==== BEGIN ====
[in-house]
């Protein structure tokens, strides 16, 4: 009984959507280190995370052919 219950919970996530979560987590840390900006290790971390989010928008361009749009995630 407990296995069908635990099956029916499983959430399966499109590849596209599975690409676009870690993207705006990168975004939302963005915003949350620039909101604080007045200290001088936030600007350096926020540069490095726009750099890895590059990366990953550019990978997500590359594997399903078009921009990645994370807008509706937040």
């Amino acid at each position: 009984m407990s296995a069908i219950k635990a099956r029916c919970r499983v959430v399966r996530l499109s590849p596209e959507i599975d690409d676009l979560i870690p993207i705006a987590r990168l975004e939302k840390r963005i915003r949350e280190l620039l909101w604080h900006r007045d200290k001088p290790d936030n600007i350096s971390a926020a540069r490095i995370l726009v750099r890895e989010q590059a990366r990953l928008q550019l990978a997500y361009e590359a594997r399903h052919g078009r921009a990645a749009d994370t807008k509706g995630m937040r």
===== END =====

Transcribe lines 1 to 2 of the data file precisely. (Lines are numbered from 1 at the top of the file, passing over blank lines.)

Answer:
[in-house]
């Protein structure tokens, strides 16, 4: 009984959507280190995370052919 219950919970996530979560987590840390900006290790971390989010928008361009749009995630 407990296995069908635990099956029916499983959430399966499109590849596209599975690409676009870690993207705006990168975004939302963005915003949350620039909101604080007045200290001088936030600007350096926020540069490095726009750099890895590059990366990953550019990978997500590359594997399903078009921009990645994370807008509706937040």